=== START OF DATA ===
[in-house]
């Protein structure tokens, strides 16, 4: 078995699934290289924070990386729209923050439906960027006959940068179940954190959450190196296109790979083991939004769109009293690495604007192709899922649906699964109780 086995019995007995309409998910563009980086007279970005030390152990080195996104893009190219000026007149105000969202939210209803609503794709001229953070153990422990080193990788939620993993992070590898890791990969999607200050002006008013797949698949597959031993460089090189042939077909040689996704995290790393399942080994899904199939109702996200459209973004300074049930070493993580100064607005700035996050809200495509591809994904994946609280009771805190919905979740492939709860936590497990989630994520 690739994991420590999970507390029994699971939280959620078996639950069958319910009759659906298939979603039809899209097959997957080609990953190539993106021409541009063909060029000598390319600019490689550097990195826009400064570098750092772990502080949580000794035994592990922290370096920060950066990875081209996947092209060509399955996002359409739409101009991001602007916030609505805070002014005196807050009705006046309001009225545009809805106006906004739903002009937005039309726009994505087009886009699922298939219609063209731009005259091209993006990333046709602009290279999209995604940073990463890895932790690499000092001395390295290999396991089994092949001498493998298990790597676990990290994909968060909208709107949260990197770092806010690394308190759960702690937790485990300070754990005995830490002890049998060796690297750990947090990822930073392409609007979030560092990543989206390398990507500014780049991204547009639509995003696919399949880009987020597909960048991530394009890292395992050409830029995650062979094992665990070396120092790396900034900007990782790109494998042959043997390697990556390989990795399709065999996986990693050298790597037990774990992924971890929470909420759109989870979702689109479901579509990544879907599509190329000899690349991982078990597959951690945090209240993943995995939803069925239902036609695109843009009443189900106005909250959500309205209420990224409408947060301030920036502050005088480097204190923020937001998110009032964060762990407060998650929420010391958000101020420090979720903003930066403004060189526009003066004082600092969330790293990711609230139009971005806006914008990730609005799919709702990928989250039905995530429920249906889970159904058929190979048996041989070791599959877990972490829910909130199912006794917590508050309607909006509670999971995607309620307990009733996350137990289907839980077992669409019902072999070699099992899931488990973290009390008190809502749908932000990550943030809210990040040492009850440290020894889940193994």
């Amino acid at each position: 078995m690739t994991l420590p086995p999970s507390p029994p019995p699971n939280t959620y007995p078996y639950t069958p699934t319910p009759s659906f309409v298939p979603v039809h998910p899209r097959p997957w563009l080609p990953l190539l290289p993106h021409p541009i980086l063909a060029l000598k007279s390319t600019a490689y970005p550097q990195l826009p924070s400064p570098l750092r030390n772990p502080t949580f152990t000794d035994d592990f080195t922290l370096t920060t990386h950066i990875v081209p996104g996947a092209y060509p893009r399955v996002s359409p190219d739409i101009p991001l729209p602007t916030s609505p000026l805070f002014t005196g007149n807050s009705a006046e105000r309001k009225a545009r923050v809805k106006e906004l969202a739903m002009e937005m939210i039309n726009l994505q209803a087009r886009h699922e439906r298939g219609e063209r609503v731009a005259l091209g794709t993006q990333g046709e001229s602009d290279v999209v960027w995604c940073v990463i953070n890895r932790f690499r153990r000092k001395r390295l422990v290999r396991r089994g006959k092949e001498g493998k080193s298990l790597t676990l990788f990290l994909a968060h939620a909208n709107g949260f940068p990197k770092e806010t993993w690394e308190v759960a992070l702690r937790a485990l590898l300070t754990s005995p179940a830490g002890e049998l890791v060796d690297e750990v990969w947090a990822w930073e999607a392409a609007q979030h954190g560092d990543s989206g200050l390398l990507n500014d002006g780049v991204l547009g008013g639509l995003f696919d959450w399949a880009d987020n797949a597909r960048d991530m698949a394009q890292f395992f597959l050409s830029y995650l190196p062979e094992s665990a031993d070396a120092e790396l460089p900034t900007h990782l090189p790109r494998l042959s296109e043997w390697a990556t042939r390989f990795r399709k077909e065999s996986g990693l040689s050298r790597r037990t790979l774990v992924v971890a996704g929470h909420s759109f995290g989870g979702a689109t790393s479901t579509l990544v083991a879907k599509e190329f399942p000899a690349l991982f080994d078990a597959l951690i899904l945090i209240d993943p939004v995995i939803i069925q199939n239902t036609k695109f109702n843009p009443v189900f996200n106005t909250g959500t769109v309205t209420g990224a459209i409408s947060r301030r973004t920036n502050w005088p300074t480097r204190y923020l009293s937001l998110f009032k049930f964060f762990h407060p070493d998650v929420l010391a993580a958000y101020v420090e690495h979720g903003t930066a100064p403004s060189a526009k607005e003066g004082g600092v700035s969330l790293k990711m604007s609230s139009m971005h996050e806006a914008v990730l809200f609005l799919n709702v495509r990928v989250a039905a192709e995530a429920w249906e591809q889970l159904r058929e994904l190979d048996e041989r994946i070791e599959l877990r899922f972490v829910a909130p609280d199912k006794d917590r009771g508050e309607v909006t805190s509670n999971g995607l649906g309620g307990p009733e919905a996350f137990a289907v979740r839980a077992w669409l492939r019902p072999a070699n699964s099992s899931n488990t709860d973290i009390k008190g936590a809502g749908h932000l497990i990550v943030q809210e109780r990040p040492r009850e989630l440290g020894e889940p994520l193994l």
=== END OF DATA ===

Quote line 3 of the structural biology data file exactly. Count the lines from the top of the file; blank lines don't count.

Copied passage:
């Amino acid at each position: 078995m690739t994991l420590p086995p999970s507390p029994p019995p699971n939280t959620y007995p078996y639950t069958p699934t319910p009759s659906f309409v298939p979603v039809h998910p899209r097959p997957w563009l080609p990953l190539l290289p993106h021409p541009i980086l063909a060029l000598k007279s390319t600019a490689y970005p550097q990195l826009p924070s400064p570098l750092r030390n772990p502080t949580f152990t000794d035994d592990f080195t922290l370096t920060t990386h950066i990875v081209p996104g996947a092209y060509p893009r399955v996002s359409p190219d739409i101009p991001l729209p602007t916030s609505p000026l805070f002014t005196g007149n807050s009705a006046e105000r309001k009225a545009r923050v809805k106006e906004l969202a739903m002009e937005m939210i039309n726009l994505q209803a087009r886009h699922e439906r298939g219609e063209r609503v731009a005259l091209g794709t993006q990333g046709e001229s602009d290279v999209v960027w995604c940073v990463i953070n890895r932790f690499r153990r000092k001395r390295l422990v290999r396991r089994g006959k092949e001498g493998k080193s298990l790597t676990l990788f990290l994909a968060h939620a909208n709107g949260f940068p990197k770092e806010t993993w690394e308190v759960a992070l702690r937790a485990l590898l300070t754990s005995p179940a830490g002890e049998l890791v060796d690297e750990v990969w947090a990822w930073e999607a392409a609007q979030h954190g560092d990543s989206g200050l390398l990507n500014d002006g780049v991204l547009g008013g639509l995003f696919d959450w399949a880009d987020n797949a597909r960048d991530m698949a394009q890292f395992f597959l050409s830029y995650l190196p062979e094992s665990a031993d070396a120092e790396l460089p900034t900007h990782l090189p790109r494998l042959s296109e043997w390697a990556t042939r390989f990795r399709k077909e065999s996986g990693l040689s050298r790597r037990t790979l774990v992924v971890a996704g929470h909420s759109f995290g989870g979702a689109t790393s479901t579509l990544v083991a879907k599509e190329f399942p000899a690349l991982f080994d078990a597959l951690i899904l945090i209240d993943p939004v995995i939803i069925q199939n239902t036609k695109f109702n843009p009443v189900f996200n106005t909250g959500t769109v309205t209420g990224a459209i409408s947060r301030r973004t920036n502050w005088p300074t480097r204190y923020l009293s937001l998110f009032k049930f964060f762990h407060p070493d998650v929420l010391a993580a958000y101020v420090e690495h979720g903003t930066a100064p403004s060189a526009k607005e003066g004082g600092v700035s969330l790293k990711m604007s609230s139009m971005h996050e806006a914008v990730l809200f609005l799919n709702v495509r990928v989250a039905a192709e995530a429920w249906e591809q889970l159904r058929e994904l190979d048996e041989r994946i070791e599959l877990r899922f972490v829910a909130p609280d199912k006794d917590r009771g508050e309607v909006t805190s509670n999971g995607l649906g309620g307990p009733e919905a996350f137990a289907v979740r839980a077992w669409l492939r019902p072999a070699n699964s099992s899931n488990t709860d973290i009390k008190g936590a809502g749908h932000l497990i990550v943030q809210e109780r990040p040492r009850e989630l440290g020894e889940p994520l193994l």